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Sunday, March 8, 2015

Major Depression and Its Complication

Depression is not due to a single cause. Generally, it is rather the result of a combination of factors such as an imbalance of brain chemicals, family history, thoughts or beliefs that increase the risk of depression and highlights of traumatic or stressful nature.

The presence in too large or too small quantity of substances responsible for sending messages in the brain is also tipped as one of the contributing factors to depression. These chemicals also help regulate our emotions, our behavior and thoughts. The way we perceive the world and what happens to us, can also contribute to depression.

Depression has a genetic component (i.e family history). While the tendency to depression may be genetically inherited, the onset of depression can be caused by many factors.

Among the triggers of depression include:
  • painful or traumatic events (such as the loss of a loved one, a romantic break, a dismissal);
  • medical conditions such as Parkinson's disease, stroke, lupus, hypothyroidism, chronic pain and some forms of cancer;
  • the use of certain drugs, including corticosteroids, anabolic steroids, narcotics, benzodiazepines, progesterone (contained in some female hormonal pills) and illicit drugs such as amphetamines;
  • alcohol, which has a depressing effect of short and perhaps even long-term.
It is important to recognize that depression is not a state which we can "fix" ourselves, and it's not because of personal weakness or lack of will to deal with the situation .

Symptoms and Complications
Although sometimes we all felt the sadness, the diagnosis of clinical depression (major depression) is placed when a person observes at least five of the symptoms listed below (one of them must be depressed mood or loss of interest or pleasure in relation to daily activities) most of the time for at least 2 weeks:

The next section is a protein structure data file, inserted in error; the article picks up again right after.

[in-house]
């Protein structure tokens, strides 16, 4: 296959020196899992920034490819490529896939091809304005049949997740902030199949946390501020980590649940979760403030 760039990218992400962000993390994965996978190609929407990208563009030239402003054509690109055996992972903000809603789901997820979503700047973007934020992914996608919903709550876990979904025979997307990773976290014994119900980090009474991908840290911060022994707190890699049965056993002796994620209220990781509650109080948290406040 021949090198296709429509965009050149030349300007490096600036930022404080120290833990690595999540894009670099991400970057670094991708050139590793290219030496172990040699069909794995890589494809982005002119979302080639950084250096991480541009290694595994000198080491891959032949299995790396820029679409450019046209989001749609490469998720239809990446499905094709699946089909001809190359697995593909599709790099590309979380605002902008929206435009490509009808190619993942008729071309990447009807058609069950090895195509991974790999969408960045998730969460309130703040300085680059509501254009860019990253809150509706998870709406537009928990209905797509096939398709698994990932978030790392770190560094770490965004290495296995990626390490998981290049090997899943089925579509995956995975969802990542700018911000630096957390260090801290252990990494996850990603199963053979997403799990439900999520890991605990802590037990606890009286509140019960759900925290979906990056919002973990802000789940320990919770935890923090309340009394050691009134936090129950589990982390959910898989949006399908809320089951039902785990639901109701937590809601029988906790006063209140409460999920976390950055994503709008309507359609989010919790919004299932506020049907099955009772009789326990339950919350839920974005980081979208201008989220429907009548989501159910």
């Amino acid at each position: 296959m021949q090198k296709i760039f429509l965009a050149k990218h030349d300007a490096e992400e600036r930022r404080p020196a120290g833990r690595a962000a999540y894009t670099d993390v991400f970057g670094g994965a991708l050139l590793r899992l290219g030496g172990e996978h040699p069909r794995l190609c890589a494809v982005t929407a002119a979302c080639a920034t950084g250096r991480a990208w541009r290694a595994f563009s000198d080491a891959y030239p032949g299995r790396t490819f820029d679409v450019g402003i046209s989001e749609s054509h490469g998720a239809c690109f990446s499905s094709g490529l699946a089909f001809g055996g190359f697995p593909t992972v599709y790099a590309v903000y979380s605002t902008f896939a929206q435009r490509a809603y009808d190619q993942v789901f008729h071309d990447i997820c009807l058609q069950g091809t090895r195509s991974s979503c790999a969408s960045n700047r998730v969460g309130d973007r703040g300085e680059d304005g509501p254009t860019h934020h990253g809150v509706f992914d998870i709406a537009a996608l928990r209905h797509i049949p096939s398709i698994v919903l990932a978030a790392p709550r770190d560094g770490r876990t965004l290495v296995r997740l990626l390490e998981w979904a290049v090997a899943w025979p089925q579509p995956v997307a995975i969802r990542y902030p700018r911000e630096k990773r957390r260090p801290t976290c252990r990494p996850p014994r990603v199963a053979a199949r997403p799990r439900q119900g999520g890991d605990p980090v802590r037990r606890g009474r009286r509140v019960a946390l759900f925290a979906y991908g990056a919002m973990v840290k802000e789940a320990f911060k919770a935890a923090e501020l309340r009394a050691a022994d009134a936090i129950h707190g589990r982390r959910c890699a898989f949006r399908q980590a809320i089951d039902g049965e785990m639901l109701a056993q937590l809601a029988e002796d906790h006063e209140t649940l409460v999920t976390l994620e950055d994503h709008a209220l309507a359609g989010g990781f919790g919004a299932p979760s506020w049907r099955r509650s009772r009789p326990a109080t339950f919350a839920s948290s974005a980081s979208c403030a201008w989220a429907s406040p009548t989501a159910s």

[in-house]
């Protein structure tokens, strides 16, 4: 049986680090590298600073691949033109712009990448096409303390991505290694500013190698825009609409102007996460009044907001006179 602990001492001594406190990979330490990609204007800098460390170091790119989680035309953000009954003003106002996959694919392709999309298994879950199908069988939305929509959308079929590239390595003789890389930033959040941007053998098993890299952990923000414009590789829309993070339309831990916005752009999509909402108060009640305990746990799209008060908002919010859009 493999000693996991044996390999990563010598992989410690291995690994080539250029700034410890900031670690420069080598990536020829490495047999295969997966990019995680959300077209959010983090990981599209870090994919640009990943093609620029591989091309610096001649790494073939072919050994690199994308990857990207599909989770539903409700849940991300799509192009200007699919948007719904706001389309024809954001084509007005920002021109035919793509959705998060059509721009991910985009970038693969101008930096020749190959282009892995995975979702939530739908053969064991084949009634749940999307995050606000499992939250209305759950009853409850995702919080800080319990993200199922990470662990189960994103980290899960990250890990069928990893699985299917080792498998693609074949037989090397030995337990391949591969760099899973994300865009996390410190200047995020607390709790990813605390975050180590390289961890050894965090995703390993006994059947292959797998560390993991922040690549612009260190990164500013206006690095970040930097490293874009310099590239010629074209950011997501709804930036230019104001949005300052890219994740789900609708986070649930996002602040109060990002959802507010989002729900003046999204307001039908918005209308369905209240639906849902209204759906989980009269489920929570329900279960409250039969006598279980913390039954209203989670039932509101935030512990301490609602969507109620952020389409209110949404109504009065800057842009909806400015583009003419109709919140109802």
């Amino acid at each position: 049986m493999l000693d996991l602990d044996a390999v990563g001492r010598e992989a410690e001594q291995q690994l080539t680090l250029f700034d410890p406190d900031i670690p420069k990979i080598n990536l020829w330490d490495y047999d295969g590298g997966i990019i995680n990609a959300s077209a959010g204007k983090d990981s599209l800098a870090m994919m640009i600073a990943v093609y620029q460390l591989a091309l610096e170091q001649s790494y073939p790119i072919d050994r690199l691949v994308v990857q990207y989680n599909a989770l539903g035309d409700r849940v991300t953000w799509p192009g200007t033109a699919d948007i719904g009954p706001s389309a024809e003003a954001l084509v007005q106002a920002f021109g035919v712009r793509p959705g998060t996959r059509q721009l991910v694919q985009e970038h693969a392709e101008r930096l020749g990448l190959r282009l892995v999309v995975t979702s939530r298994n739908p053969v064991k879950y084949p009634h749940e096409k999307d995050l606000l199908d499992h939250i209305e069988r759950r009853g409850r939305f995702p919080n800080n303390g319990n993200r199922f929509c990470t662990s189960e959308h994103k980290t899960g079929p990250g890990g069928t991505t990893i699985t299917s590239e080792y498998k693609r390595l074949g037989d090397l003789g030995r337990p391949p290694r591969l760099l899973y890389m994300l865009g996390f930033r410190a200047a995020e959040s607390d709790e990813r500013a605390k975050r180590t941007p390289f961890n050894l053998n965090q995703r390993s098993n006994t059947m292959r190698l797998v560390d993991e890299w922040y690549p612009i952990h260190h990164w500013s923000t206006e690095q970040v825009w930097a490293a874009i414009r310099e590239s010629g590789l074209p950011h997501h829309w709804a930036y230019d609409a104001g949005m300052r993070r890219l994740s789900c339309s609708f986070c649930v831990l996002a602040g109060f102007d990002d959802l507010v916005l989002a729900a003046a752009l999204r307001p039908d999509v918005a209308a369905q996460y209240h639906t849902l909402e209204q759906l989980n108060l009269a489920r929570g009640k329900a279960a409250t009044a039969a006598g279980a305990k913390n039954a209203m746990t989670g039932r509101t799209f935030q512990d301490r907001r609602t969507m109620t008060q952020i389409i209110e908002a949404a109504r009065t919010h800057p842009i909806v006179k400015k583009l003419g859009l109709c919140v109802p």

•     depressed mood (sadness);
  •     loss of interest or pleasure in daily activities against;
  •     a change in appetite or body weight changes;
  •     fatigue or lack of energy;
  •     insomnia (difficulty sleeping) or an excess of chronic sleep;
  •     noticeable changes in the level of activity (anxious agitation or slowed reflexes);
  •     feelings of worthlessness or guilt;
  •     difficulty concentrating or making decisions;
  •     recurrent thoughts of death or suicide.
Other symptoms of depression may occur, including:
  • loss of interest in work and other activities;
  • a withdrawal of avoiding family members and friends;
  • irritability;
  • a tendency to cry easily;
  • hallucinations (perception of phenomena that do not exist in reality);
  • irrational beliefs (false ideas contrary to reason);
  • muscle and body pain, such as headaches, joint pain or abdominal pain (some people these symptoms rather than a feeling of sadness).
Clinical depression can be of varying severity. In its extreme form (eg. If suicidal thoughts), it can pose a danger to life and therefore requires immediate medical care.

The symptoms of other forms of depression, although they are generally lighter, can still have negative effects on daily activities and quality of life of a person.

You can read here about major depression treatment, or here about major depression symptoms

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